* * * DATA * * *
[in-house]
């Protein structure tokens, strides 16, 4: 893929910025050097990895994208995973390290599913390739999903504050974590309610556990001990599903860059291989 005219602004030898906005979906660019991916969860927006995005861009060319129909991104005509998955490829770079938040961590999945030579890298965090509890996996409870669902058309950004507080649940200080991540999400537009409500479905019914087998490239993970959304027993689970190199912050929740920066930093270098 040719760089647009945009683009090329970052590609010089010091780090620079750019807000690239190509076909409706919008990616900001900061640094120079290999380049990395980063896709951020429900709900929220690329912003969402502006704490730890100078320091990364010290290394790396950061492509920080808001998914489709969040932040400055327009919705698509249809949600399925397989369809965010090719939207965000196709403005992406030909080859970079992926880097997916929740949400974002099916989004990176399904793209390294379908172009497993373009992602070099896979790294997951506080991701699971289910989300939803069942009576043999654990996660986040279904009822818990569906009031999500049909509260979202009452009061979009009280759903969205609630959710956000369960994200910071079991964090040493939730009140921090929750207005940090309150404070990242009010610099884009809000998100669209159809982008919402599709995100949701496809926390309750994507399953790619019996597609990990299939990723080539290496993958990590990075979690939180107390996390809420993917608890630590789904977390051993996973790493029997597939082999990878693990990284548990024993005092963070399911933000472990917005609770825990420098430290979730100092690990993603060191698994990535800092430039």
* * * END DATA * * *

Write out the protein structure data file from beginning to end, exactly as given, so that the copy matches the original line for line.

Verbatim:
[in-house]
């Protein structure tokens, strides 16, 4: 893929910025050097990895994208995973390290599913390739999903504050974590309610556990001990599903860059291989 005219602004030898906005979906660019991916969860927006995005861009060319129909991104005509998955490829770079938040961590999945030579890298965090509890996996409870669902058309950004507080649940200080991540999400537009409500479905019914087998490239993970959304027993689970190199912050929740920066930093270098 040719760089647009945009683009090329970052590609010089010091780090620079750019807000690239190509076909409706919008990616900001900061640094120079290999380049990395980063896709951020429900709900929220690329912003969402502006704490730890100078320091990364010290290394790396950061492509920080808001998914489709969040932040400055327009919705698509249809949600399925397989369809965010090719939207965000196709403005992406030909080859970079992926880097997916929740949400974002099916989004990176399904793209390294379908172009497993373009992602070099896979790294997951506080991701699971289910989300939803069942009576043999654990996660986040279904009822818990569906009031999500049909509260979202009452009061979009009280759903969205609630959710956000369960994200910071079991964090040493939730009140921090929750207005940090309150404070990242009010610099884009809000998100669209159809982008919402599709995100949701496809926390309750994507399953790619019996597609990990299939990723080539290496993958990590990075979690939180107390996390809420993917608890630590789904977390051993996973790493029997597939082999990878693990990284548990024993005092963070399911933000472990917005609770825990420098430290979730100092690990993603060191698994990535800092430039």